Neuro developmental outcomes after cardiac surgery in infancy

Gaynor, J. William, Stopp, Christian, Wypij, David, Andropoulos, Dean B., Atallah, Joseph, Atz, Andrew M., Beca, John, Donofrio, Mary T., Duncan, Kim, Ghanayem, Nancy S., Goldberg, Caren S., Hovels-Gurich, Hedwig, Ichida, Fukiko, Jacobs, Jeffrey P., Justo, Robert, Latal, Beatrice, Li, Jennifer S., Mahle, William T., McQuillen, Patrick S., Menon, Shaji C., Pemberton, Victoria L., Pike, Nancy A., Pizarro, Christian, Shekerdemian, Lara S., Synnes, Anne, Williams, Ismee, Bellinger, David C. and Newburger, Jane W. (2015) Neuro developmental outcomes after cardiac surgery in infancy. Pediatrics, 135 5: 816-825. doi:10.1542/peds.2014-3825


Author Gaynor, J. William
Stopp, Christian
Wypij, David
Andropoulos, Dean B.
Atallah, Joseph
Atz, Andrew M.
Beca, John
Donofrio, Mary T.
Duncan, Kim
Ghanayem, Nancy S.
Goldberg, Caren S.
Hovels-Gurich, Hedwig
Ichida, Fukiko
Jacobs, Jeffrey P.
Justo, Robert
Latal, Beatrice
Li, Jennifer S.
Mahle, William T.
McQuillen, Patrick S.
Menon, Shaji C.
Pemberton, Victoria L.
Pike, Nancy A.
Pizarro, Christian
Shekerdemian, Lara S.
Synnes, Anne
Williams, Ismee
Bellinger, David C.
Newburger, Jane W.
Title Neuro developmental outcomes after cardiac surgery in infancy
Journal name Pediatrics   Check publisher's open access policy
ISSN 1098-4275
0031-4005
Publication date 2015-05-01
Sub-type Article (original research)
DOI 10.1542/peds.2014-3825
Open Access Status Not yet assessed
Volume 135
Issue 5
Start page 816
End page 825
Total pages 10
Place of publication Elk Grove Village, IL, United States
Publisher American Academy of Pediatrics
Language eng
Formatted abstract
Background:  Neurodevelopmental disability is the most common complication for survivors of surgery for congenital heart disease (CHD).

Methods:  We analyzed individual participant data from studies of children evaluated with the Bayley Scales of Infant Development, second edition, after cardiac surgery between 1996 and 2009. The primary outcome was Psychomotor Development Index (PDI), and the secondary outcome was Mental Development Index (MDI).

Results:  Among 1770 subjects from 22 institutions, assessed at age 14.5 ± 3.7 months, PDIs and MDIs (77.6 ± 18.8 and 88.2 ± 16.7, respectively) were lower than normative means (each P < .001). Later calendar year of birth was associated with an increased proportion of high-risk infants (complexity of CHD and prevalence of genetic/extracardiac anomalies). After adjustment for center and type of CHD, later year of birth was not significantly associated with better PDI or MDI. Risk factors for lower PDI were lower birth weight, white race, and presence of a genetic/extracardiac anomaly (all P ≤ .01). After adjustment for these factors, PDIs improved over time (0.39 points/year, 95% confidence interval 0.01 to 0.78; P = .045). Risk factors for lower MDI were lower birth weight, male gender, less maternal education, and presence of a genetic/extracardiac anomaly (all P < .001). After adjustment for these factors, MDIs improved over time (0.38 points/year, 95% confidence interval 0.05 to 0.71; P = .02).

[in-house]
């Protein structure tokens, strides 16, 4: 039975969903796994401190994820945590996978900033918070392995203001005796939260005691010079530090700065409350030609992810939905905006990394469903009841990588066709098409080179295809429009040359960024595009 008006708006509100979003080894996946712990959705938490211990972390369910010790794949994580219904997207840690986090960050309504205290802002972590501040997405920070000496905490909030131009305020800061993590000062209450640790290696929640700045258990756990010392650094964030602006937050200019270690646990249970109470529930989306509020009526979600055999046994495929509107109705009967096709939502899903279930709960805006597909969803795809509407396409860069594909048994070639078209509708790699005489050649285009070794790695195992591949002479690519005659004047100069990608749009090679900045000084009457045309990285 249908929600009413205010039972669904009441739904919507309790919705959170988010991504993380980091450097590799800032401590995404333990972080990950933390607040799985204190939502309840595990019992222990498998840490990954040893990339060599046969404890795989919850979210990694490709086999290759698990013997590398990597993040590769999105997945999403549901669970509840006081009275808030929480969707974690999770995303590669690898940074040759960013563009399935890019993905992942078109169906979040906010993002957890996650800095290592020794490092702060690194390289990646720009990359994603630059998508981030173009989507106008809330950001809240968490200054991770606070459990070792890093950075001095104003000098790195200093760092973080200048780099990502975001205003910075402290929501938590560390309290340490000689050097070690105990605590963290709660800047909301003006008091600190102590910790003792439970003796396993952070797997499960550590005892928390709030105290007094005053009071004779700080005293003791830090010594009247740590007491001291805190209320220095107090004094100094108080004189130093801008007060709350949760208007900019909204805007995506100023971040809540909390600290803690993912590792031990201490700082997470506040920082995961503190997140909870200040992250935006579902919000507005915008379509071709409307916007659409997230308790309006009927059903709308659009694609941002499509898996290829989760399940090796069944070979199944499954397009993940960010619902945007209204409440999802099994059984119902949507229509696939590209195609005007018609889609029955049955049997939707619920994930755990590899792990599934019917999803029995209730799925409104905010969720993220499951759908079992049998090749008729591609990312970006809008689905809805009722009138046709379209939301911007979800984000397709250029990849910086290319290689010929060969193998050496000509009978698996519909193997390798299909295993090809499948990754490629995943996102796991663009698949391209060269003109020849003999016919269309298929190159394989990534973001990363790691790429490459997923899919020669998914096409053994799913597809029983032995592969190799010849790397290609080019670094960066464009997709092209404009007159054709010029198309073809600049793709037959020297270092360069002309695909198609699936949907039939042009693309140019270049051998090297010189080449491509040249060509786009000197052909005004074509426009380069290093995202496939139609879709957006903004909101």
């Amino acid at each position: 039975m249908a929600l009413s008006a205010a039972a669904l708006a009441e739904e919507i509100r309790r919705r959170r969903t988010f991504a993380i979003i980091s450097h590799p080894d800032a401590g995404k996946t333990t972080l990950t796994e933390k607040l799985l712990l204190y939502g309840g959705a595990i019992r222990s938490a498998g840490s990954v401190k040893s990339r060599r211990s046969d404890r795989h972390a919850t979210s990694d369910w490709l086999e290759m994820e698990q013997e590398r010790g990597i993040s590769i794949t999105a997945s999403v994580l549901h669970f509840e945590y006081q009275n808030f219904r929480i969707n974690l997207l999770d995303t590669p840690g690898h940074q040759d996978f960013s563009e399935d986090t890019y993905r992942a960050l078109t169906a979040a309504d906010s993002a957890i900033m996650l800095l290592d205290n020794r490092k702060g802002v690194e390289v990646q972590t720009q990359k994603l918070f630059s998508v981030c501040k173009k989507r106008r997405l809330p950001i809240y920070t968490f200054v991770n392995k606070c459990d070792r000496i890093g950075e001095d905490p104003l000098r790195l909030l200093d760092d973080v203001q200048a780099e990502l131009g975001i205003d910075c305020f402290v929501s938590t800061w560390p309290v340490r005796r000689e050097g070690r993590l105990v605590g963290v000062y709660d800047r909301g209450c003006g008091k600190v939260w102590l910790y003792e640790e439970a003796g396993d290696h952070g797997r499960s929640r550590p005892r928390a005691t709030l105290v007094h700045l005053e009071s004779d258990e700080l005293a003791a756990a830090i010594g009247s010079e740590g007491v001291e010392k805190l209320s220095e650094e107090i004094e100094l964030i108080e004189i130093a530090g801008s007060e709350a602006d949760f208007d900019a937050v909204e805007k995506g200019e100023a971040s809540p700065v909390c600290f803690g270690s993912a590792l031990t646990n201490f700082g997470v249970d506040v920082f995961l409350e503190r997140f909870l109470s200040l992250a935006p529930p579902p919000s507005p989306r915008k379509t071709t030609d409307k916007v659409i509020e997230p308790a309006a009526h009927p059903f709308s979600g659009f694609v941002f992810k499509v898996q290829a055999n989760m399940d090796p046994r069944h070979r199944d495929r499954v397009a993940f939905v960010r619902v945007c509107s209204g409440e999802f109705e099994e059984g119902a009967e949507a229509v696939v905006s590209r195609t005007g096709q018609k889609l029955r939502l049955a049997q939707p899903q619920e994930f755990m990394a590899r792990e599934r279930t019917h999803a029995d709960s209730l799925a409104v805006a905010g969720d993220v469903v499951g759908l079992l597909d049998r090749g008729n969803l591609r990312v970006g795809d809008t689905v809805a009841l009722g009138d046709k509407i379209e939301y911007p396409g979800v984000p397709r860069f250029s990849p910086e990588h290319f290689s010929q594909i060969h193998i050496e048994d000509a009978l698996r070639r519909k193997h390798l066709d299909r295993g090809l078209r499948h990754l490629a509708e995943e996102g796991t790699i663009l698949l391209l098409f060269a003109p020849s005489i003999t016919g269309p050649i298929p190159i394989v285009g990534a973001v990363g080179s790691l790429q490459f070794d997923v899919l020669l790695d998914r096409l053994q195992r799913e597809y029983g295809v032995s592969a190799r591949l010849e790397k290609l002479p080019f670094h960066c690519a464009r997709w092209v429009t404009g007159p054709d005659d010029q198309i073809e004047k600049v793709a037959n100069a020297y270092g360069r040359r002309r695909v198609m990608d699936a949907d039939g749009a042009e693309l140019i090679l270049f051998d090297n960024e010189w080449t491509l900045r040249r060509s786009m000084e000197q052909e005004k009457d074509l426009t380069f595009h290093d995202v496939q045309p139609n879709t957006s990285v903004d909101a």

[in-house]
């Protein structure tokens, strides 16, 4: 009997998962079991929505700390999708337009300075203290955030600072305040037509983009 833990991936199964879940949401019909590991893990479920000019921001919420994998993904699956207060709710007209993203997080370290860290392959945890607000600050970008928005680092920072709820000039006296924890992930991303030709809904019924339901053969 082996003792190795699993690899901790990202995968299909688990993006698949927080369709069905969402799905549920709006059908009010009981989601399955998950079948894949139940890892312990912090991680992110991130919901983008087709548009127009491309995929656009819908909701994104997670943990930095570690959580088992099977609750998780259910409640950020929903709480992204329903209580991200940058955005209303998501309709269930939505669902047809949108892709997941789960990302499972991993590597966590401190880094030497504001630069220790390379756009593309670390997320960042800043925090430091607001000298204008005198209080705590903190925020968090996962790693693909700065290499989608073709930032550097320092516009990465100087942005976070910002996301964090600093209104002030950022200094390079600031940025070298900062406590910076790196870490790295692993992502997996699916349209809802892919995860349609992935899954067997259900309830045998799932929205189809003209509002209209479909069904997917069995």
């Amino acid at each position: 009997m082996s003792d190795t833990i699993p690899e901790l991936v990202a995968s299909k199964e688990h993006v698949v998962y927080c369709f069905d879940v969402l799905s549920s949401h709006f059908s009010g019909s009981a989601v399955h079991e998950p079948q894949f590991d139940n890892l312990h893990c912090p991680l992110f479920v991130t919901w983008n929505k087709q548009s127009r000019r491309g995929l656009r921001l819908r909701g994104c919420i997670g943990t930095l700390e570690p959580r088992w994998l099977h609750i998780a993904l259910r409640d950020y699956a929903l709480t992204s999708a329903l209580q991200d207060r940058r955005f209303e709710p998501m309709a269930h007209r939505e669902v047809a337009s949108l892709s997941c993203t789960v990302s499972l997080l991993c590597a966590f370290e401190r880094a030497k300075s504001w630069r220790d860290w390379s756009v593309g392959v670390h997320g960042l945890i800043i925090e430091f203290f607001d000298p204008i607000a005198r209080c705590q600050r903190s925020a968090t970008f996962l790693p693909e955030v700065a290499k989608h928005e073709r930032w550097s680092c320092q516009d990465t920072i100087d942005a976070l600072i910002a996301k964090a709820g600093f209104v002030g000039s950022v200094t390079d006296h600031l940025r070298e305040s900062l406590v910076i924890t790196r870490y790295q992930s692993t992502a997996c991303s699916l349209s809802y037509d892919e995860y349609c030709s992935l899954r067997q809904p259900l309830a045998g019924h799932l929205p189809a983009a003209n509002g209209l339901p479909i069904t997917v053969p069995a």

Conclusions:  Early neurodevelopmental outcomes for survivors of cardiac surgery in infancy have improved modestly over time, but only after adjustment for innate patient risk factors. As more high-risk CHD infants undergo cardiac surgery and survive, a growing population will require significant societal resources.
Keyword Infant
Cardiac surgery
Neurodevelopmental outcomes
Disability
Q-Index Code C1
Q-Index Status Confirmed Code
Institutional Status UQ

Document type: Journal Article
Sub-type: Article (original research)
Collections: Mater Research Institute-UQ (MRI-UQ)
Official 2016 Collection
School of Medicine Publications
 
Versions
Version Filter Type
Citation counts: TR Web of Science Citation Count  Cited 54 times in Thomson Reuters Web of Science Article | Citations
Scopus Citation Count Cited 48 times in Scopus Article | Citations
Google Scholar Search Google Scholar
Created: Sun, 07 Jun 2015, 10:30:27 EST by System User on behalf of Scholarly Communication and Digitisation Service